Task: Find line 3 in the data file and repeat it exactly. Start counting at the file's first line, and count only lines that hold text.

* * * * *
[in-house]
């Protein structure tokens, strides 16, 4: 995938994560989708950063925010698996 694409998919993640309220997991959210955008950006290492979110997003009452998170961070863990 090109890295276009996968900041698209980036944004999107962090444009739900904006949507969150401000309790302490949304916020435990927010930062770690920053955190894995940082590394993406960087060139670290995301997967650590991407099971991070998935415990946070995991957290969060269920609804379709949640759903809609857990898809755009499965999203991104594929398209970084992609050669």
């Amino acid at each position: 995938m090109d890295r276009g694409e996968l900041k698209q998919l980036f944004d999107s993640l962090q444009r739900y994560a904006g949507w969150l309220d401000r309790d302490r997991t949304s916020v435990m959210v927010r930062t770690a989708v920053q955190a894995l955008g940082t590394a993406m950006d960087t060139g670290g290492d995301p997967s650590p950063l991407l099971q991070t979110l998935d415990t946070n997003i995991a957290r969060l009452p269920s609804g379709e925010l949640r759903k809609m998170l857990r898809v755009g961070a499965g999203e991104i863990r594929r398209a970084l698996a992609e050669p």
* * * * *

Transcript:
């Amino acid at each position: 995938m090109d890295r276009g694409e996968l900041k698209q998919l980036f944004d999107s993640l962090q444009r739900y994560a904006g949507w969150l309220d401000r309790d302490r997991t949304s916020v435990m959210v927010r930062t770690a989708v920053q955190a894995l955008g940082t590394a993406m950006d960087t060139g670290g290492d995301p997967s650590p950063l991407l099971q991070t979110l998935d415990t946070n997003i995991a957290r969060l009452p269920s609804g379709e925010l949640r759903k809609m998170l857990r898809v755009g961070a499965g999203e991104i863990r594929r398209a970084l698996a992609e050669p």